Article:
not only informed of the ceremonies of blood-brotherhood, but was also
shown by the chiefs the duplicates of the treaties.
The first of these treaties was made with Mugenyi Bakebwa, chief near
Semliki", who at the same time became Lugard's blood-brother. A note
appended by Lugard to this treaty gives certain additional particulars. It tells us
that Mugenyi's country extended "along hills on western bank of northern
Semliki, viz., Mboga, etc. Formerly chief of South Unyoro till driven out by
Kabrega. This territory is now resumed by the Company and Kabrega ousted."
The second treaty was made with "Katonzi. chief near Albert Nyanza ".
who is evidently to be identified with Stanley's Katonza in Treaty No. 58 and
who became Lugard's blood-brother. Lugard describes him as "the biggest
chief of the Kavalli plateau" and tells us that the assistance, which was
1 In his Rise of Our East African Empire, Vol. II, p. 221, Lugard says he made
blood-brotherhood with Kavalli, Katonzi and Mugenyi. In his earlier report from
Mengo, which is dated llth January 1892, and is printed in Africa No. 2 (1893), p. 5,
he states he made blood-brotherhood only with the last two chiefs above mentioned.
It should be observed that the territories comprised in these treaties were at this date
within the British sphere of influence and remained in that sphere until the Anglo-
Belgian Agreement made at Brussels in 1910.

rendered subsequently to the treaty by Katonzi's canoe men in ferrying
Lugard's expedition and the Sudanese across the Semliki, was "beyond
praise" (Rise of Our East African Empire, Vol. II, pp. 227-228). In a note
to his own treaty with this chief, Lugard tells us that his territory was "on
west shore of Albert Lake, and to Semliki and around Kavalli. Formerly
chief of large area now included in Southern Unyoro. This territory has now
been resumed by the Company and Kabrega ousted."
On 3rd October 1891, just before setting out on his return to Buganda,
Lugard concluded a similarly worded treaty with Kavalli, who was of course
Stanley's Mbiassi of Kavalli in Treaty No. 58. A few days later Lugard made
his way back to Fort Edward and the newly established headquarters of
Kasagama. There he found De Winton, who "had followed on our track
through Ankoli with his little party of but fifty men; yet he was everywhere
welcomed with almost goodwill: food was brought to him gratis, and he
found nothing but friendship and cordiality:" and thus further proof was
given that Ntare of Ankole was at all times ready to honour his bond.
Leaving De Winton in charge of Fort Edward, Lugard and his party set out
for Buganda. On 28th November 1891 he entered the district of Kitagwenda.
As already seen, the chief of this district was Bulemo Ruigi, who appears in
Hertslet's Treaty No. 59 as having ceded Kitagwenda and Bunyampaka to
Stanley. In his subsequent report to the Imperial British East Africa Com-
pany (Africa No. 2 (1893), p. 10), Lugard tells us that this district was "a
country (like Toro) conquered by Kabrega. . I was met by envoys from
its king, Ruigi, professing friendship and asking for peace. I therefore
reassured him, telling him that he should retain his country, but would, as in
old times, regard Kasagama and not Kabrega, as his suzerain chief. This,
he said, was what he desired. The people, however, fled, and though I did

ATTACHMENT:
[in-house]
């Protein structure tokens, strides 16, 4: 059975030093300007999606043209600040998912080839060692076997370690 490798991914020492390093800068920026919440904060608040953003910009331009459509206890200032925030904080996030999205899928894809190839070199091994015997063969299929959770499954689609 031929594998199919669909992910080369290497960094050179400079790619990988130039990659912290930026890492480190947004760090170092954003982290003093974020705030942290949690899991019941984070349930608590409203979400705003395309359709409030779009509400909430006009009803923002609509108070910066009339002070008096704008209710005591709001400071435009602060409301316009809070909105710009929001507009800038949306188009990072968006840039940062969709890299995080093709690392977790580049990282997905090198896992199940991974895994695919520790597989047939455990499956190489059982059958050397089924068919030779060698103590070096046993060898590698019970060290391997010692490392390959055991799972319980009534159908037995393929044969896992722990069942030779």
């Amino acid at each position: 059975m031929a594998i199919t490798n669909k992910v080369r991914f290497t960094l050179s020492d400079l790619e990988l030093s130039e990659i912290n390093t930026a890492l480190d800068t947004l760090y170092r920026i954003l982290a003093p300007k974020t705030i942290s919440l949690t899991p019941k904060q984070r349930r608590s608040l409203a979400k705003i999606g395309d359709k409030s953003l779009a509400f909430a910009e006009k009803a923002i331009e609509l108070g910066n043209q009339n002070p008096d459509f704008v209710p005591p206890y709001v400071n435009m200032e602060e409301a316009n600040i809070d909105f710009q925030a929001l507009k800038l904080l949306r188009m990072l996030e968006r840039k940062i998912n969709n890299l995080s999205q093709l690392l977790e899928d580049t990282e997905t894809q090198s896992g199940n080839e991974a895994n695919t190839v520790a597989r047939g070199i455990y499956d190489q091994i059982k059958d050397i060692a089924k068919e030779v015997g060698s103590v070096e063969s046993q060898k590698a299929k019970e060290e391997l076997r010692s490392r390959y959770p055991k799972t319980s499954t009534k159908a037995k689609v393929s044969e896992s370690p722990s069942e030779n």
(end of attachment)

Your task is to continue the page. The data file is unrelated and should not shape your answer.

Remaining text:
all I could to reassure them, they were scared at the size of the expedition.
I have not a good opinion of this man, Ruigi, and as Kitagwenda, I am
informed, has long been the high road for the Baziba traders to bring powder
and arms to Unyoro, etc., I determined to divide my remaining four companies
(sc., of Sudanese troops) (equal to three numerically) into two companies each,
and to build two forts in Kitagwenda, with the object of closing the roads by
which powder is brought into these countries."
STo this one may add a postscript. On 3rd March 1894 Kasagama con-
cluded a fresh treaty with "Roddy" Owen of Grand National fame, acting
on behalf of the British Government. During the preliminary negotiations
leading up to that treaty Owen undertook to recognize that "Kasagama's
country will include Torn, Usongora, Kitagwendas [sic] and their depend-
encies ". Owen's treaty was in its turn superseded by the Toro Agreement
of 1900.. "Bulemo Katambala" affixed his mark as a party to this last-
mentioned agreement, which recognized Kitagwenda as forming one of the
administrative divisions of Toro and bestowed a certain area of land on
Bulemo as chief of that division. Then, seven years later, the Rukurato
(council) of Toro petitioned that Bulemo should be deposed because of his
incompetence, and their request was granted, Bulemo being allowed to retain
the lands bestowed upon him under the agreement.

From Kitagwenda Lugard proceeded on his way to Buganda. On 30th
March 1892 he concluded a fresh treaty with Mwanga and the chiefs of
Buganda, the full text of which can be found in Africa No. 2 (1893), pp. 96-99.
Three months later he set out for the coast in company with Major Macdonald.
On the way he was overtaken by Mr. F. C. Smith of the Church Missionary
Society, who was intending to start work at Wakoli's headquarters in Busoga.
The rest of the story can be told in Macdonald's words:
"The march was then resumed, and soon we were camped in the
Company's enclosure at Wakoli's, and warmly welcomed by that friendly old
chief. . On leaving Wakoli's the chief accompanied us some distance,
and, after many good wishes for our safe arrival at Mombasa, turned back
on what proved his last journey. For near his capital, while actually talking
to Smith, one of the mission porters shot him through the body. The assassin1
was instantly torn to pieces by Wakoli's infuriated followers, and Smith would
undoubtedly have shared the same fate had not the mortally-wounded heathen